Leveraging the Boundary Between Client and Server in a REST API

I recently encountered an interesting problem while sketching out a RESTful API for a side project with the JSON API specification. I’m definitely not the first person to run into this problem, but it ended up being a great thought exercise for designing APIs and better understanding the client-server relationship. Read more on Leveraging the Boundary Between Client and Server in a REST API…

Unorthodox Ember Data Models: A Resource By Any Other Identifier

Ember Data has strong opinions on how it wants you to structure your data and your API, which are essentially collapsed into one by its default paradigm. If you are using ActiveModelSerializer, the path of least resistance is to have your DS.Model classes essentially mirror your ActiveRecord classes, to the point where I feel like an Ember Data app is often doing SQL over AJAX.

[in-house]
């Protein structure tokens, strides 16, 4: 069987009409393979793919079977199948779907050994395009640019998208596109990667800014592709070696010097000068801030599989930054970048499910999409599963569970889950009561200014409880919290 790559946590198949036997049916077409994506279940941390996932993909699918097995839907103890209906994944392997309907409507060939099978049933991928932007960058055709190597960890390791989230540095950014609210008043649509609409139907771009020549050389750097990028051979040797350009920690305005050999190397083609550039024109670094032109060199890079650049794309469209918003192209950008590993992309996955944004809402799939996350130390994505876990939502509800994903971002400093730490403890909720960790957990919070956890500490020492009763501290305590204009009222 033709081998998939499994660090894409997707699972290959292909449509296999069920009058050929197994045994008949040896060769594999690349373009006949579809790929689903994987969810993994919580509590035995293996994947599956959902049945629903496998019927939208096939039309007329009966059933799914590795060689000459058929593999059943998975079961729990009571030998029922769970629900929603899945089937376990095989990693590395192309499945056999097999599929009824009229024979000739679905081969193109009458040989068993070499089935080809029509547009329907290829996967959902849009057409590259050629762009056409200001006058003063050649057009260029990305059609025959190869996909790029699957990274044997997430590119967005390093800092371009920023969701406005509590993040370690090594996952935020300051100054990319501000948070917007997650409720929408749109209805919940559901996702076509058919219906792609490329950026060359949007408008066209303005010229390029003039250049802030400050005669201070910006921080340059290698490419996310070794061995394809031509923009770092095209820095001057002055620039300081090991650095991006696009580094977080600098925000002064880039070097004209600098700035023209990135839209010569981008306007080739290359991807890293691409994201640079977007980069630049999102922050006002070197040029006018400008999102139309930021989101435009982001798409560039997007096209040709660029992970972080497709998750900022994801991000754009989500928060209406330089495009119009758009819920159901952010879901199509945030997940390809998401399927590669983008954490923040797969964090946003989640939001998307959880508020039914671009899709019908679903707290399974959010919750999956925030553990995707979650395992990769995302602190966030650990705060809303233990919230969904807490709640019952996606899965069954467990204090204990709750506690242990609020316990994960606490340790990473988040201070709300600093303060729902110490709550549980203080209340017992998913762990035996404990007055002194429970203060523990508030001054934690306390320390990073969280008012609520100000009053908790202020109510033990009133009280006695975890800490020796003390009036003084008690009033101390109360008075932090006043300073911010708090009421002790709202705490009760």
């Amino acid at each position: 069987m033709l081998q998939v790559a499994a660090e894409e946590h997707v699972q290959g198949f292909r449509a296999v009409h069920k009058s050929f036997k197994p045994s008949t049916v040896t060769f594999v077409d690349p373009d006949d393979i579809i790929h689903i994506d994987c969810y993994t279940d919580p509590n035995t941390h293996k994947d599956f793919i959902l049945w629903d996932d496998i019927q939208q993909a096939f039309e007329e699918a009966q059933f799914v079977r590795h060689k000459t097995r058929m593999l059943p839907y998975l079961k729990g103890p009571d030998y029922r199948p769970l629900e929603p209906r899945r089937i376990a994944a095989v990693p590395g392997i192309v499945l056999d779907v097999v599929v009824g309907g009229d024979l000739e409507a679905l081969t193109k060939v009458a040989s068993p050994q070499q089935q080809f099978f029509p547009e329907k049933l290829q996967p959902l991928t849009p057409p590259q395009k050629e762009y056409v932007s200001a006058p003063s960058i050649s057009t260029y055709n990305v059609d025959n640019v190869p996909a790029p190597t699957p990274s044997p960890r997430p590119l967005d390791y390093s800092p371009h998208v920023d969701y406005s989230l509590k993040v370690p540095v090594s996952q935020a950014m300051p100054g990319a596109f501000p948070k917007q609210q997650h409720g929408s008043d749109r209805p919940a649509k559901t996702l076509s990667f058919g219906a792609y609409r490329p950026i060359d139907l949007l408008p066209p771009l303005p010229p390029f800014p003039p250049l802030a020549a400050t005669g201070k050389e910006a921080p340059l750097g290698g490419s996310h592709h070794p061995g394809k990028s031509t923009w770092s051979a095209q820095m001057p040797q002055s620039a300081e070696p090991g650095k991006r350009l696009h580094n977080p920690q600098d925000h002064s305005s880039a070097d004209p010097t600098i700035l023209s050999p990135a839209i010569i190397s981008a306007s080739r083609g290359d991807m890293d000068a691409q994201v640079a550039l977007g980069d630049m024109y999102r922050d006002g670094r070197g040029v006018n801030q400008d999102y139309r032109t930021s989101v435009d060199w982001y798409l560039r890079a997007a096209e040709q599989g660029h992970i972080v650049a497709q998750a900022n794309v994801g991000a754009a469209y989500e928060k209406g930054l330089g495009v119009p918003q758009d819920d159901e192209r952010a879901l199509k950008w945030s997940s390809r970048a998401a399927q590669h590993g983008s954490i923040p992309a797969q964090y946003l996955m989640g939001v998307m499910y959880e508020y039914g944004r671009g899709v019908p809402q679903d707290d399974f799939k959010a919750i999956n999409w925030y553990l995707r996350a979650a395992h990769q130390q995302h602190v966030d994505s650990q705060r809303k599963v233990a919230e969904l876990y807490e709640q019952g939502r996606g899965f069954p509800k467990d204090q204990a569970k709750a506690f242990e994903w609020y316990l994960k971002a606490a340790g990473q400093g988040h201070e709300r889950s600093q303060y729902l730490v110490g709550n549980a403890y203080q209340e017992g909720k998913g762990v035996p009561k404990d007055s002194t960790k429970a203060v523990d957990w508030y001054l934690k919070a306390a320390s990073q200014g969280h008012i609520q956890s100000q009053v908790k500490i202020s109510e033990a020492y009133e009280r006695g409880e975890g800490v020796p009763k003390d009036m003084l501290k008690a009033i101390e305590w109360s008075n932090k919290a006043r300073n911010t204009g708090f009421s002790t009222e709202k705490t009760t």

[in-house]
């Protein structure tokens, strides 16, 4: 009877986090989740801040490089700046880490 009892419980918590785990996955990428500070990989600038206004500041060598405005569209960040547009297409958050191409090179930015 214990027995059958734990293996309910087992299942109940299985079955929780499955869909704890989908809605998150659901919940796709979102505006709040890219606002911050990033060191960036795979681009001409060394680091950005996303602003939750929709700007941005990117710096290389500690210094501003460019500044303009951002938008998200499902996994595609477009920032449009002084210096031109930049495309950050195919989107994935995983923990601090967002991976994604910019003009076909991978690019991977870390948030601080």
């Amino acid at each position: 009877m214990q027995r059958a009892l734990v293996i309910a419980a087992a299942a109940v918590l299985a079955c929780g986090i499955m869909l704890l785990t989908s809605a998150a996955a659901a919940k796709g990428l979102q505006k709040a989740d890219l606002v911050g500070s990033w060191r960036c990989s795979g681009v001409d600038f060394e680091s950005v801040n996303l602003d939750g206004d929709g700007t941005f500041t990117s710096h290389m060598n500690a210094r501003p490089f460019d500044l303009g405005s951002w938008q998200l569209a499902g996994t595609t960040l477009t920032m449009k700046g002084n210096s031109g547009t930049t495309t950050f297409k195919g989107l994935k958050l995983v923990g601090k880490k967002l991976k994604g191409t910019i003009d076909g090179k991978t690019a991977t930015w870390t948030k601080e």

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Advanced REST/API Resources

I recently wrote a small wrapper for the Flickr API in backbone.js. I found the Flickr API to be a little strange but very consistent in its strangeness. When developing a web-based application, thinking about your API can help demystify design and responsibility of controllers, models, routes etc. Here are a few resources I’ve found helpful for HTTP APIs, REST, and versioning APIs.

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Nested Backbone Models

When mapping a Backbone Model directly to a REST API it is common for the resource you’re accessing to have a nested or associated resources. Backbone Models are a wrapper for a single resource, but do not attempt to implement a nested resource relationship. Backbone Collections also provide a nice mechanism to fetch multiple resources at a time but also do not work well for a nested resource structure.

In our application we have a Question model that has many Answers. When using a collection to fetch our questions we also want, in the same call, to fetch the answers. This is what we’ve tried so far.
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